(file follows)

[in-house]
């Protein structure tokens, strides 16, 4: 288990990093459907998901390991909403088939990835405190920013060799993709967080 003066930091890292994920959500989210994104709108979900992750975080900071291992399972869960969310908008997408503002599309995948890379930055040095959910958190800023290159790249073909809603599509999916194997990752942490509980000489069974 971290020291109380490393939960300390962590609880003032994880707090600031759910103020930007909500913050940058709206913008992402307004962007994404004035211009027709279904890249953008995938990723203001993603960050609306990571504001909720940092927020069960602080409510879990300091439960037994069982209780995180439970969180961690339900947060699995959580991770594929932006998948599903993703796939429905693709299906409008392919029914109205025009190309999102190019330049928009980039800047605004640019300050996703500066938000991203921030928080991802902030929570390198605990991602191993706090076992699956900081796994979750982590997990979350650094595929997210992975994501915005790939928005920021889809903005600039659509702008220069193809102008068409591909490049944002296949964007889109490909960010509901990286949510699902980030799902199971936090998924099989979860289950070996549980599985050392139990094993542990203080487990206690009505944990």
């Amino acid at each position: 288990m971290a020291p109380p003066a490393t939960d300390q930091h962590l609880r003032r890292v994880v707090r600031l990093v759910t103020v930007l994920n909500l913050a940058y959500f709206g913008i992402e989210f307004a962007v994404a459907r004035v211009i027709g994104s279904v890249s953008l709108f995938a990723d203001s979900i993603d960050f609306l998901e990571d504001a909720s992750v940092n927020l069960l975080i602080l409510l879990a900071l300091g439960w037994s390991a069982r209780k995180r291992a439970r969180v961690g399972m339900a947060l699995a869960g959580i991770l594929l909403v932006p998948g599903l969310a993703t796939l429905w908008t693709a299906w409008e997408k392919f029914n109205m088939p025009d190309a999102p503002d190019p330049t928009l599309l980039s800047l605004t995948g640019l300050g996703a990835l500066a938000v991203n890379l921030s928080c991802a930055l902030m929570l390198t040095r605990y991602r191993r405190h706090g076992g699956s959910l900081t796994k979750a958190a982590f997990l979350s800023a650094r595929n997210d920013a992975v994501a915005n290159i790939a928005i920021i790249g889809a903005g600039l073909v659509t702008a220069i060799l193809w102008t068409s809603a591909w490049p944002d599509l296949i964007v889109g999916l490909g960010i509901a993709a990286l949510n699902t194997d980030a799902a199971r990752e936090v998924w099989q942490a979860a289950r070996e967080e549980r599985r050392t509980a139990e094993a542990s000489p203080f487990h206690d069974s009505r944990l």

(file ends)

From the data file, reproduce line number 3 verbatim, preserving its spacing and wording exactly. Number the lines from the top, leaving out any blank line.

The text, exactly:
């Amino acid at each position: 288990m971290a020291p109380p003066a490393t939960d300390q930091h962590l609880r003032r890292v994880v707090r600031l990093v759910t103020v930007l994920n909500l913050a940058y959500f709206g913008i992402e989210f307004a962007v994404a459907r004035v211009i027709g994104s279904v890249s953008l709108f995938a990723d203001s979900i993603d960050f609306l998901e990571d504001a909720s992750v940092n927020l069960l975080i602080l409510l879990a900071l300091g439960w037994s390991a069982r209780k995180r291992a439970r969180v961690g399972m339900a947060l699995a869960g959580i991770l594929l909403v932006p998948g599903l969310a993703t796939l429905w908008t693709a299906w409008e997408k392919f029914n109205m088939p025009d190309a999102p503002d190019p330049t928009l599309l980039s800047l605004t995948g640019l300050g996703a990835l500066a938000v991203n890379l921030s928080c991802a930055l902030m929570l390198t040095r605990y991602r191993r405190h706090g076992g699956s959910l900081t796994k979750a958190a982590f997990l979350s800023a650094r595929n997210d920013a992975v994501a915005n290159i790939a928005i920021i790249g889809a903005g600039l073909v659509t702008a220069i060799l193809w102008t068409s809603a591909w490049p944002d599509l296949i964007v889109g999916l490909g960010i509901a993709a990286l949510n699902t194997d980030a799902a199971r990752e936090v998924w099989q942490a979860a289950r070996e967080e549980r599985r050392t509980a139990e094993a542990s000489p203080f487990h206690d069974s009505r944990l």